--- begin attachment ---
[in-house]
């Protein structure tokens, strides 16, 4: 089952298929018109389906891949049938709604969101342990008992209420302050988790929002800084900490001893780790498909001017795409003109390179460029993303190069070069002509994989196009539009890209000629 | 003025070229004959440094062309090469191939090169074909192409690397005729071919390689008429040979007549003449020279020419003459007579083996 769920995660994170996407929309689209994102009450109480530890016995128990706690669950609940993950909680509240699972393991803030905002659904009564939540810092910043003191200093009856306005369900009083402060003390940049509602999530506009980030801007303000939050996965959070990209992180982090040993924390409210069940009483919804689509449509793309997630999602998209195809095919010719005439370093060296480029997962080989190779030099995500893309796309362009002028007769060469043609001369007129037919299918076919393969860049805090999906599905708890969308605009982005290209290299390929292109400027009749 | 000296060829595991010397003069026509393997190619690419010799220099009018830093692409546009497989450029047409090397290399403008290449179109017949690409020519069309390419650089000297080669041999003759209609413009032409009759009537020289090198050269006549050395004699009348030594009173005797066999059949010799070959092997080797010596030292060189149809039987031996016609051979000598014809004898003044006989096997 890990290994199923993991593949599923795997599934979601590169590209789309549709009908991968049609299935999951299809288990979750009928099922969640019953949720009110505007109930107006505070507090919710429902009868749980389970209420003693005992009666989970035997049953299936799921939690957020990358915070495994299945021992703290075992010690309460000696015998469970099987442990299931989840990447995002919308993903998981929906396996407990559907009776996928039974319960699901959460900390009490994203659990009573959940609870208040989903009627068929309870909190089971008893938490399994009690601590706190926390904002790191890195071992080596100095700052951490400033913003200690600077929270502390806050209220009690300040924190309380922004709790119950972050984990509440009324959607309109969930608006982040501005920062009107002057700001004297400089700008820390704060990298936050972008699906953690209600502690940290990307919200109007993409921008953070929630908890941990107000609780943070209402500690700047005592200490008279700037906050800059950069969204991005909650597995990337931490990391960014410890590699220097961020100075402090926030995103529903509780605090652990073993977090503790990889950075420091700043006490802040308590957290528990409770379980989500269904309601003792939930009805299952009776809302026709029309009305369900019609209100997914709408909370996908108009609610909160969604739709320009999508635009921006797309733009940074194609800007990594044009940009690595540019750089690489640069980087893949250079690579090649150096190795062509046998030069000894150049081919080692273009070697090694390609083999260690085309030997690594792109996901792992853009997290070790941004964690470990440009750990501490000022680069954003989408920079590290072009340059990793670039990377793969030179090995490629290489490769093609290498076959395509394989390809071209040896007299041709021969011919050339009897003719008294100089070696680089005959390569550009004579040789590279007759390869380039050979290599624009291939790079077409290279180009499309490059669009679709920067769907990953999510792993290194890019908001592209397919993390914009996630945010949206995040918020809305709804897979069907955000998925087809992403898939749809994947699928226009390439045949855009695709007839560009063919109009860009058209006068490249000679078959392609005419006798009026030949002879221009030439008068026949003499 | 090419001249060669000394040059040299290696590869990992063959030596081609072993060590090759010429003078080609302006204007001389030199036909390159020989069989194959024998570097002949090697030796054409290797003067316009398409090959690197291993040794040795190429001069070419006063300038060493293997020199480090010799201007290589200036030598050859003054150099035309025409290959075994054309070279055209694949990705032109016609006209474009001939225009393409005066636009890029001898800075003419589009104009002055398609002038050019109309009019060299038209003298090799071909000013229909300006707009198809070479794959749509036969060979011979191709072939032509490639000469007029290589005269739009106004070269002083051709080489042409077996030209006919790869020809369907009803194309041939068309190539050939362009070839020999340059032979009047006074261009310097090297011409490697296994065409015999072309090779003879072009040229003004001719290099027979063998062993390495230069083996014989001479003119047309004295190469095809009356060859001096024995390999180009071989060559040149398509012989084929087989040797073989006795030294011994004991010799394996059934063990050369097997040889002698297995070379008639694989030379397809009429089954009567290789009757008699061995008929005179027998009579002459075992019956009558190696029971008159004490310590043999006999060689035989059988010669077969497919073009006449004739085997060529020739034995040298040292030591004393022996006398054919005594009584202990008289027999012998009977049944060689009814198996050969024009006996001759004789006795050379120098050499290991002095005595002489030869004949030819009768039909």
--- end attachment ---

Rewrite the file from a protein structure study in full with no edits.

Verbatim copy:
[in-house]
């Protein structure tokens, strides 16, 4: 089952298929018109389906891949049938709604969101342990008992209420302050988790929002800084900490001893780790498909001017795409003109390179460029993303190069070069002509994989196009539009890209000629 | 003025070229004959440094062309090469191939090169074909192409690397005729071919390689008429040979007549003449020279020419003459007579083996 769920995660994170996407929309689209994102009450109480530890016995128990706690669950609940993950909680509240699972393991803030905002659904009564939540810092910043003191200093009856306005369900009083402060003390940049509602999530506009980030801007303000939050996965959070990209992180982090040993924390409210069940009483919804689509449509793309997630999602998209195809095919010719005439370093060296480029997962080989190779030099995500893309796309362009002028007769060469043609001369007129037919299918076919393969860049805090999906599905708890969308605009982005290209290299390929292109400027009749 | 000296060829595991010397003069026509393997190619690419010799220099009018830093692409546009497989450029047409090397290399403008290449179109017949690409020519069309390419650089000297080669041999003759209609413009032409009759009537020289090198050269006549050395004699009348030594009173005797066999059949010799070959092997080797010596030292060189149809039987031996016609051979000598014809004898003044006989096997 890990290994199923993991593949599923795997599934979601590169590209789309549709009908991968049609299935999951299809288990979750009928099922969640019953949720009110505007109930107006505070507090919710429902009868749980389970209420003693005992009666989970035997049953299936799921939690957020990358915070495994299945021992703290075992010690309460000696015998469970099987442990299931989840990447995002919308993903998981929906396996407990559907009776996928039974319960699901959460900390009490994203659990009573959940609870208040989903009627068929309870909190089971008893938490399994009690601590706190926390904002790191890195071992080596100095700052951490400033913003200690600077929270502390806050209220009690300040924190309380922004709790119950972050984990509440009324959607309109969930608006982040501005920062009107002057700001004297400089700008820390704060990298936050972008699906953690209600502690940290990307919200109007993409921008953070929630908890941990107000609780943070209402500690700047005592200490008279700037906050800059950069969204991005909650597995990337931490990391960014410890590699220097961020100075402090926030995103529903509780605090652990073993977090503790990889950075420091700043006490802040308590957290528990409770379980989500269904309601003792939930009805299952009776809302026709029309009305369900019609209100997914709408909370996908108009609610909160969604739709320009999508635009921006797309733009940074194609800007990594044009940009690595540019750089690489640069980087893949250079690579090649150096190795062509046998030069000894150049081919080692273009070697090694390609083999260690085309030997690594792109996901792992853009997290070790941004964690470990440009750990501490000022680069954003989408920079590290072009340059990793670039990377793969030179090995490629290489490769093609290498076959395509394989390809071209040896007299041709021969011919050339009897003719008294100089070696680089005959390569550009004579040789590279007759390869380039050979290599624009291939790079077409290279180009499309490059669009679709920067769907990953999510792993290194890019908001592209397919993390914009996630945010949206995040918020809305709804897979069907955000998925087809992403898939749809994947699928226009390439045949855009695709007839560009063919109009860009058209006068490249000679078959392609005419006798009026030949002879221009030439008068026949003499 | 090419001249060669000394040059040299290696590869990992063959030596081609072993060590090759010429003078080609302006204007001389030199036909390159020989069989194959024998570097002949090697030796054409290797003067316009398409090959690197291993040794040795190429001069070419006063300038060493293997020199480090010799201007290589200036030598050859003054150099035309025409290959075994054309070279055209694949990705032109016609006209474009001939225009393409005066636009890029001898800075003419589009104009002055398609002038050019109309009019060299038209003298090799071909000013229909300006707009198809070479794959749509036969060979011979191709072939032509490639000469007029290589005269739009106004070269002083051709080489042409077996030209006919790869020809369907009803194309041939068309190539050939362009070839020999340059032979009047006074261009310097090297011409490697296994065409015999072309090779003879072009040229003004001719290099027979063998062993390495230069083996014989001479003119047309004295190469095809009356060859001096024995390999180009071989060559040149398509012989084929087989040797073989006795030294011994004991010799394996059934063990050369097997040889002698297995070379008639694989030379397809009429089954009567290789009757008699061995008929005179027998009579002459075992019956009558190696029971008159004490310590043999006999060689035989059988010669077969497919073009006449004739085997060529020739034995040298040292030591004393022996006398054919005594009584202990008289027999012998009977049944060689009814198996050969024009006996001759004789006795050379120098050499290991002095005595002489030869004949030819009768039909």